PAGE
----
About HD

About HD

What is HD?

Huntington’s disease is a brain disorder caused by a mutation that expands the size of the CAG repeat in the huntingtin gene. This mutated huntingtin gene causes nerve cells in particular areas of the brain to gradually die off, affecting both the mind and the body. Symptoms of HD usually first appear in people between the ages of 30 and 50, and progress to become more serious over time.

What are the symptoms?

HD affects the body, causing movement problems such as clumsiness, poor balance, involuntary gestures and, later on, difficulty with speaking and swallowing. It can affect cognition, such as the ability to understand and retain information. People with HD may become forgetful and have problems concentrating and making decisions. HD can also cause mood problems such as depression, anger, and irritability. Different people get different symptoms, even within the same family, and the problems may change over time. HD usually gets worse over a period of 10 to 25 years and is eventually fatal.

Who gets HD?

Both men and women and people of any racial or ethnic background can get HD, although it is more common among those with a European background. It can’t be ‘caught’ or transmitted by person-to-person contact because it is caused by a mutated huntingtin gene. Almost everyone with HD inherited the faulty gene from a parent, although in very rare cases the gene mutation occurs in a person who has no family background of the disease. People who get HD are born with the mutated huntingtin gene but it usually doesn’t cause signs or symptoms until adulthood for reasons that we don’t yet fully understand.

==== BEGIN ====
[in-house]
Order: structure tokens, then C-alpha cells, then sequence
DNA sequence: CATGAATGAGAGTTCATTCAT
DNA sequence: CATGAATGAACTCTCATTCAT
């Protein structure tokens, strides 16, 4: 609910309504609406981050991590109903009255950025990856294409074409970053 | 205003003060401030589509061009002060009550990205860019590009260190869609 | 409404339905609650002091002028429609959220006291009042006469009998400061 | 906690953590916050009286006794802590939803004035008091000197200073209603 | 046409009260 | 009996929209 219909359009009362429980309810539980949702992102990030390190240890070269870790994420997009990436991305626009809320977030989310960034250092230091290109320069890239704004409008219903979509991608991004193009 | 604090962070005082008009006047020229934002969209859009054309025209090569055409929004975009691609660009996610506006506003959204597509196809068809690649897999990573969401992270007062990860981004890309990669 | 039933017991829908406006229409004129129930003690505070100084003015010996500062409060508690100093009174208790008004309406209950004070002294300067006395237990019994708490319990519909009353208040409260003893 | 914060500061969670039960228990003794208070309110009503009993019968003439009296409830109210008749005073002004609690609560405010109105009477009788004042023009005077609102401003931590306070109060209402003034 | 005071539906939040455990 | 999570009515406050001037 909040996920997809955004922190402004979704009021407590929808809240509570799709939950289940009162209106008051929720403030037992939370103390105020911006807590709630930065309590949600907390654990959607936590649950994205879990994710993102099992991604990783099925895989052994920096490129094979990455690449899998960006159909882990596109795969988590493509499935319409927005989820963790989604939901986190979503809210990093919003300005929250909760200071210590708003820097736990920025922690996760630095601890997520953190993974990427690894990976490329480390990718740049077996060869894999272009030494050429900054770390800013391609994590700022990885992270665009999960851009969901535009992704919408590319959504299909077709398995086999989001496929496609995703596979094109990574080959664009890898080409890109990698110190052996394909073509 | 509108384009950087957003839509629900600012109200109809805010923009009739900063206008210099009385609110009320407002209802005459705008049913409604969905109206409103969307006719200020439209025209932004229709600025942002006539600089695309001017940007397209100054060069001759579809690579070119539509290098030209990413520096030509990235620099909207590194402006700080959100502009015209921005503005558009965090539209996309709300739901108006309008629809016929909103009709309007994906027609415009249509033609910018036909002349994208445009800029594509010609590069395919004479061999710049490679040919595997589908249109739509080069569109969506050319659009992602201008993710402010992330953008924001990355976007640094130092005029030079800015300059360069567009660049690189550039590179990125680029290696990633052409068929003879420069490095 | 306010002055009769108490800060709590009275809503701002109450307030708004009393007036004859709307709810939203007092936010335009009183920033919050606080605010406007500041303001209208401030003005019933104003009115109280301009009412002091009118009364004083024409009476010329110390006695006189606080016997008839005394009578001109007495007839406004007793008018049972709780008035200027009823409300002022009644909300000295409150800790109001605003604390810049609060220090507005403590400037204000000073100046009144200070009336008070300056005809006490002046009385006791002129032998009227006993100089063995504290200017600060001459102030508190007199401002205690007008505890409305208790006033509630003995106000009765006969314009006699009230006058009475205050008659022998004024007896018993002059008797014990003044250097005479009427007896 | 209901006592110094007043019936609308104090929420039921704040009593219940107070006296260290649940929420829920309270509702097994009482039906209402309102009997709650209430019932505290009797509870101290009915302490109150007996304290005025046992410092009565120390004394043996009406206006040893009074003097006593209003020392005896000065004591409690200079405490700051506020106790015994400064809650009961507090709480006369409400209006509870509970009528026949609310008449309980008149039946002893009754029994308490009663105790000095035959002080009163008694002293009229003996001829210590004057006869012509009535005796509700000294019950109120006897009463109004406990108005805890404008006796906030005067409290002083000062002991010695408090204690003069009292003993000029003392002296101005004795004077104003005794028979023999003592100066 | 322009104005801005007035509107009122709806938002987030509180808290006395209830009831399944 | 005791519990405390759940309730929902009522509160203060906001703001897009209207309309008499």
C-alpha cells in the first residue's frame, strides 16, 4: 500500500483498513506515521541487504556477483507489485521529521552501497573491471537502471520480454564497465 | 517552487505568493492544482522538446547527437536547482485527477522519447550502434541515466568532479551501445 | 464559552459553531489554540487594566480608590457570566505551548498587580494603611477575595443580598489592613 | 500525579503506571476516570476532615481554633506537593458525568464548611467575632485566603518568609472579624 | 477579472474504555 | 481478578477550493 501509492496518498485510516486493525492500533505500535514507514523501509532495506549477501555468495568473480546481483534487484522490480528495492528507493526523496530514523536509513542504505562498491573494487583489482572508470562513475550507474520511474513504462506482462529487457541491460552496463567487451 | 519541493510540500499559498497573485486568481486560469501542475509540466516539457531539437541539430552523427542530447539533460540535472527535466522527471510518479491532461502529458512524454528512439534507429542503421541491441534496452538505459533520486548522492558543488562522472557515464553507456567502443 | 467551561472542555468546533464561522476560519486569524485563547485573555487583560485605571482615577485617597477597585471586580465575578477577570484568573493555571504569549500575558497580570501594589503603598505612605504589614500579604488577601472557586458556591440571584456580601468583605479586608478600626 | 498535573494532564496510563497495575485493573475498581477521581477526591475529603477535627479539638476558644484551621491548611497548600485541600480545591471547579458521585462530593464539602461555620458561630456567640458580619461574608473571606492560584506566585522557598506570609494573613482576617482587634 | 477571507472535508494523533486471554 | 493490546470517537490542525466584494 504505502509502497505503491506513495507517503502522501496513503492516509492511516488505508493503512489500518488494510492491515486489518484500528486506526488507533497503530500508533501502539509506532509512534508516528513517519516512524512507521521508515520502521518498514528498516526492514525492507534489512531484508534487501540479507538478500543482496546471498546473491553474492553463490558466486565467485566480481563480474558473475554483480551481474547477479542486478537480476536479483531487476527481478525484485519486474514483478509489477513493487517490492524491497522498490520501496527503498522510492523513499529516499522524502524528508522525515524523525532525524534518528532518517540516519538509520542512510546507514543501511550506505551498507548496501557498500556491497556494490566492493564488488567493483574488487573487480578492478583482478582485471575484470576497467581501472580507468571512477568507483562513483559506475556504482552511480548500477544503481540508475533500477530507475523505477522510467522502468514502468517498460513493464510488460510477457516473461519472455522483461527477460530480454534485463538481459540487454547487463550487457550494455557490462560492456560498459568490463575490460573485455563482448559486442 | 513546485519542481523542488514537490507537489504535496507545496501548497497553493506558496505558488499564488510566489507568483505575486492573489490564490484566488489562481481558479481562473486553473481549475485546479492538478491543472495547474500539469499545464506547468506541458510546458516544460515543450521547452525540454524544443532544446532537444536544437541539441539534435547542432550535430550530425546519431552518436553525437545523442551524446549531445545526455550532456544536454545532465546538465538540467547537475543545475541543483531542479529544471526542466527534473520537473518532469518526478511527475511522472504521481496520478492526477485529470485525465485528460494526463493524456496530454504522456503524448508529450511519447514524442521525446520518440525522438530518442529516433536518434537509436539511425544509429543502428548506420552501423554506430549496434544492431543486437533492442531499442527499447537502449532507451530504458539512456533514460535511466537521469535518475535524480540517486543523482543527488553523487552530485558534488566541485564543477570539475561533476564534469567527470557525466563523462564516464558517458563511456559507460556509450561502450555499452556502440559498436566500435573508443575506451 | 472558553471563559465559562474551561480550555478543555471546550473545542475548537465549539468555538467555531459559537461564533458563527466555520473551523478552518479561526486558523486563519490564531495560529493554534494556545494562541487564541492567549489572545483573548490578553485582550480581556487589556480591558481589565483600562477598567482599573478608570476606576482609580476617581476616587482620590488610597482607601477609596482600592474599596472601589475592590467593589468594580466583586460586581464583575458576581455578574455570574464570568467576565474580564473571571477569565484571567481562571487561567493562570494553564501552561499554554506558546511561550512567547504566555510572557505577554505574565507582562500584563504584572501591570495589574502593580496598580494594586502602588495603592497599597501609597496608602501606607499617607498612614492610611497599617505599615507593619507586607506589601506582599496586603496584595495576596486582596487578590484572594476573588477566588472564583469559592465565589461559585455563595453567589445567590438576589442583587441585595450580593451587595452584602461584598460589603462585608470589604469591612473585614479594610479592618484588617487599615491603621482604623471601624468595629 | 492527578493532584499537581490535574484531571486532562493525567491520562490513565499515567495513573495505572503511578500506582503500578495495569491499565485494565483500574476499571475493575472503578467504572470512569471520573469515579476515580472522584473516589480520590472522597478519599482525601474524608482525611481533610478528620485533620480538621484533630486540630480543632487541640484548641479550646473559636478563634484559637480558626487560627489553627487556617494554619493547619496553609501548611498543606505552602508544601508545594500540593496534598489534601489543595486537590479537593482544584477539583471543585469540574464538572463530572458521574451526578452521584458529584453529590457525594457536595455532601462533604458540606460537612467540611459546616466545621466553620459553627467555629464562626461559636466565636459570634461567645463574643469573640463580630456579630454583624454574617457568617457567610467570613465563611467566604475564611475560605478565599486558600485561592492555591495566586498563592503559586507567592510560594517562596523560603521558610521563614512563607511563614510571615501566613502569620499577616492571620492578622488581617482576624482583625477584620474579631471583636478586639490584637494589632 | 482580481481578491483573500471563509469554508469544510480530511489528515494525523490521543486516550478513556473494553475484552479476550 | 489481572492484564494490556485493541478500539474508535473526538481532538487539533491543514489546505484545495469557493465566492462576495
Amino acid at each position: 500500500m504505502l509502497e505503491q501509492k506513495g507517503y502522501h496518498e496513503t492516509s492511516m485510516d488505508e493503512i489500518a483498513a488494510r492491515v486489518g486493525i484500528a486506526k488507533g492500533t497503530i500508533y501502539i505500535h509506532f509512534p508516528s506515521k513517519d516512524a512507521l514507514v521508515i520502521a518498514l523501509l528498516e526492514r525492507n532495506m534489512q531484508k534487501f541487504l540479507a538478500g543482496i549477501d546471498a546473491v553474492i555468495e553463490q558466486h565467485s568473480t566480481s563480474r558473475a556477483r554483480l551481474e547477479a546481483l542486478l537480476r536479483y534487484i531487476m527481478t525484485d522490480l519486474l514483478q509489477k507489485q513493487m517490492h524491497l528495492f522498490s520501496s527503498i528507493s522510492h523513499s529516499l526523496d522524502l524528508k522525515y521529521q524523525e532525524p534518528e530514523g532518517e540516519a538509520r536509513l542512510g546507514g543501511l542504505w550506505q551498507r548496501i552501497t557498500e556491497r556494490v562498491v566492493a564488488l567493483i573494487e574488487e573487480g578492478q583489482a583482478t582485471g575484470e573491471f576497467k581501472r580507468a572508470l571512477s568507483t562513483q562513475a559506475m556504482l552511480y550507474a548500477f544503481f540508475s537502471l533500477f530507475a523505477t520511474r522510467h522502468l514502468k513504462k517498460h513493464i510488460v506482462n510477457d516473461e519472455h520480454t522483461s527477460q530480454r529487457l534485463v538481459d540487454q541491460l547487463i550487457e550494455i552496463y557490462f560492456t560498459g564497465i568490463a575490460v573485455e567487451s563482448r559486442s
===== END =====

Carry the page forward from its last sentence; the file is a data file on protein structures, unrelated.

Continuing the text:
How do I know whether I am at risk?

If one of your parents has or had HD, you have a 50-50 chance of inheriting the gene. A genetic test can tell you whether or not you carry the gene, but it cannot tell you when you will develop symptoms.

How is it treated?

Currently, there are no medications that can prevent or slow the progression of the disease. However, some medicines and other therapies can help with some of the signs and symptoms of HD, so it is important to be treated by a doctor who has experience treating people with HD. The aim of Enroll-HD is to speed up the progress of research so that new, more effective treatments will be available as soon as possible and that care for HD patients is improved.


Additional information on HD

For more information on HD, please visit the organizational websites listed on the Resources page.